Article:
Ultra High Resolution Noise Shaper for Digital to Analogue Conversion
|Industrial sector (PRODCOM code)
||Audio-Visual Consumer Electronics
||Instruments & Appliances for Measuring, Checking,
DPA Digital Ltd. is small company of 5 employees and an annual
sales revenues of approximately 250 KECU per annum. The company is involved
in the design, manufacturing and marketing of a range of high-end hi-fi
equipment for the domestic consumer market.
The objective of this application experiment (AE) is to improve the company's
existing reference Digital to Analogue Converter (DAC), the PDM1024, by
utilising FPGA technology. The current implementation of this and all
the other company products was based on standard and discrete analogue
and digital components. The company did not have any expertise in electronic
development using FPGA technology or higher. In addition, the company
did not have experience in the design of complex digital systems.
The use of FPGA devices has enabled the company to improve its existing
DAC by incorporating its proprietary patent-pending Pulse Array Modulation
(PAM) technique into the design of the noise shaper of the DAC. This has
enabled the company to produce a much improved product at reduced manufacturing
The total costs of the AE were 28,000 ECU. The development programme was
started in October 1996, and was completed in 9 months. The projected
improvements in the company's sales of the DAC range of products will
ensure a payback period of 13 months. The anticipated return on investment
(ROI) over the product life, expected to be 4 years, is 650%
Prior to this application experiment, the company had a strong perception
that the introduction of FPGA technology, and other advanced microelectronics
technologies, would be a high risk venture. Therefore, it was unable to
improve its DAC range and adopt a suitable technology to integrate the
complex digital circuits. The experience gained during the AE has proved
the viability of the FPGA solution and the low risks associated with the
adoption of this technology. The company is currently planning to utilise
FPGA technology into its other audio products to maximise the impact of
this technology on the company's business.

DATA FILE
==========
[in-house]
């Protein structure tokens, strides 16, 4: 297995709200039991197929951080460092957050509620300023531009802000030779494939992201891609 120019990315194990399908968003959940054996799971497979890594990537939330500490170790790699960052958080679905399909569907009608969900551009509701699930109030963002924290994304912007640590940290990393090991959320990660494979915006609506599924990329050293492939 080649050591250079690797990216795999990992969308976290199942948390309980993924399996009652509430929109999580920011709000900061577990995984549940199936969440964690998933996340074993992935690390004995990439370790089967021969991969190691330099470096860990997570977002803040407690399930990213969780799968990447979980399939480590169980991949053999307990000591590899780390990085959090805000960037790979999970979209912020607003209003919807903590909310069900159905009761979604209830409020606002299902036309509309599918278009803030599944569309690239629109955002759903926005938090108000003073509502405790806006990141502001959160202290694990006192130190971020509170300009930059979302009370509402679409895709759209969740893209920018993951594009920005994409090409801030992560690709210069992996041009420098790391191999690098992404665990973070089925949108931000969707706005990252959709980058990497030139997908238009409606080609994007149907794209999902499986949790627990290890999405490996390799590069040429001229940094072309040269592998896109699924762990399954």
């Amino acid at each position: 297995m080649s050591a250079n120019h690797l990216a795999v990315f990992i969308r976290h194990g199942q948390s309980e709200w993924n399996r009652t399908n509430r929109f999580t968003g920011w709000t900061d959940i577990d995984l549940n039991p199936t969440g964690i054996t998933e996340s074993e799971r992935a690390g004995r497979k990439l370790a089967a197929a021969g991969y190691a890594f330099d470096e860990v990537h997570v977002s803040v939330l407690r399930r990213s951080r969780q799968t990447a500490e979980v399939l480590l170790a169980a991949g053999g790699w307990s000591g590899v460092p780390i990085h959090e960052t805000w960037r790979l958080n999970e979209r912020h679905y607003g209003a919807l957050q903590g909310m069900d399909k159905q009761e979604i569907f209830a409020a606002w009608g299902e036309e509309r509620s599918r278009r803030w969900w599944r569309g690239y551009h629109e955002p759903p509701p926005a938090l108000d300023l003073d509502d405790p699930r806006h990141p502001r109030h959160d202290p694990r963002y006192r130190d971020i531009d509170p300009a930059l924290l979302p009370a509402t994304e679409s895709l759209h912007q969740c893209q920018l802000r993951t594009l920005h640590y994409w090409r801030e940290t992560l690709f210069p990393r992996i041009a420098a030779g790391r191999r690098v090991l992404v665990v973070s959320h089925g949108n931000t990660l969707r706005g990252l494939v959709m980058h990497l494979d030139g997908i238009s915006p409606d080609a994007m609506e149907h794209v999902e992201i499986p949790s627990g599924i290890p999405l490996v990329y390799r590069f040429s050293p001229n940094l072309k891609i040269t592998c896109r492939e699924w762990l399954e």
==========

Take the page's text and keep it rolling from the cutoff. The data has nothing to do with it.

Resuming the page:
This application experiment and its results will be of interest to companies
involved in the design and manufacture of specialist consumer electronic
products, especially audio and entertainment systems, and small enterprises
engaged in the design and manufacture of specialist equipment for niche
DPA Digital Ltd.
81 Dobbins Road
|You can also benefit from microelectronics
FPGA technology provided DPA Digital Ltd. with the means of improving
its products and enhancing its market position. You can also achieve significant
benefits by acquiring the right microelectronics technology and utilising
it in your product or manufacturing process. You can get help from FUSE
to realise this.
FUSE is a technology transfer programme, funded by the European Commission to stimulate the wider use of microelectronics technologies by European enterprises to increase their competitiveness and enhance their economic growth. The demonstrator described here is one of many examples in the public FUSE portfolio covering the whole spectrum of microelectronics technologies and spanning a wide range of applications and industry sectors.
FUSE provides you with:
- Best practice in acquiring specific microelectronics technologies and conducting full development projects through the FUSE portfolio of real life demonstrator documents.
- Local training and expert support to plan your innovation realistically and help you conduct your project successfully.
Further information and support relating to this and other demonstrators can be obtained from the addresses below.
||Guiding Technology Transfer Node
|For further information and support regarding this case study, please contact a Technology Transfer Node (TTN) in your region.
Univercity of Glamorgan
Pontypridd CF37 1DL